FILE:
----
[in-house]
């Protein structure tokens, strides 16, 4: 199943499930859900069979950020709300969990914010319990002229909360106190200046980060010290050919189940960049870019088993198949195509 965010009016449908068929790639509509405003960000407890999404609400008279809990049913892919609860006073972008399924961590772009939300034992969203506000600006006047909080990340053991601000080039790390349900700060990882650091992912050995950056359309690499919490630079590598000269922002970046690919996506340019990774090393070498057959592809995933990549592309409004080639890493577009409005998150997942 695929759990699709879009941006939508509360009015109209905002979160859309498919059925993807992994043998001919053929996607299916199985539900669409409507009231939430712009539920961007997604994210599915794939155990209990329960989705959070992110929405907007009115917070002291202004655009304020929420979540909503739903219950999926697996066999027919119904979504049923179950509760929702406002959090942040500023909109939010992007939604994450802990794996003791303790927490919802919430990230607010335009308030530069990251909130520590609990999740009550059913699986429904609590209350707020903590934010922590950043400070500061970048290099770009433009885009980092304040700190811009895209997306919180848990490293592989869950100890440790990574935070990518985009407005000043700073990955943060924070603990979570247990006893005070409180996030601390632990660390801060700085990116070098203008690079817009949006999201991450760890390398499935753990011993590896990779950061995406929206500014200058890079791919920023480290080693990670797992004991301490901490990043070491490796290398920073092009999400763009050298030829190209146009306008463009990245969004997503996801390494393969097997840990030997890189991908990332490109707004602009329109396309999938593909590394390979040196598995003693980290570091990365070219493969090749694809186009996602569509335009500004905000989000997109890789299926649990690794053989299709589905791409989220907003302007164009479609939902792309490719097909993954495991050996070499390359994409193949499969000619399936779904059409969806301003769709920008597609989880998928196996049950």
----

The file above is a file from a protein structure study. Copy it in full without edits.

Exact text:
[in-house]
């Protein structure tokens, strides 16, 4: 199943499930859900069979950020709300969990914010319990002229909360106190200046980060010290050919189940960049870019088993198949195509 965010009016449908068929790639509509405003960000407890999404609400008279809990049913892919609860006073972008399924961590772009939300034992969203506000600006006047909080990340053991601000080039790390349900700060990882650091992912050995950056359309690499919490630079590598000269922002970046690919996506340019990774090393070498057959592809995933990549592309409004080639890493577009409005998150997942 695929759990699709879009941006939508509360009015109209905002979160859309498919059925993807992994043998001919053929996607299916199985539900669409409507009231939430712009539920961007997604994210599915794939155990209990329960989705959070992110929405907007009115917070002291202004655009304020929420979540909503739903219950999926697996066999027919119904979504049923179950509760929702406002959090942040500023909109939010992007939604994450802990794996003791303790927490919802919430990230607010335009308030530069990251909130520590609990999740009550059913699986429904609590209350707020903590934010922590950043400070500061970048290099770009433009885009980092304040700190811009895209997306919180848990490293592989869950100890440790990574935070990518985009407005000043700073990955943060924070603990979570247990006893005070409180996030601390632990660390801060700085990116070098203008690079817009949006999201991450760890390398499935753990011993590896990779950061995406929206500014200058890079791919920023480290080693990670797992004991301490901490990043070491490796290398920073092009999400763009050298030829190209146009306008463009990245969004997503996801390494393969097997840990030997890189991908990332490109707004602009329109396309999938593909590394390979040196598995003693980290570091990365070219493969090749694809186009996602569509335009500004905000989000997109890789299926649990690794053989299709589905791409989220907003302007164009479609939902792309490719097909993954495991050996070499390359994409193949499969000619399936779904059409969806301003769709920008597609989880998928196996049950």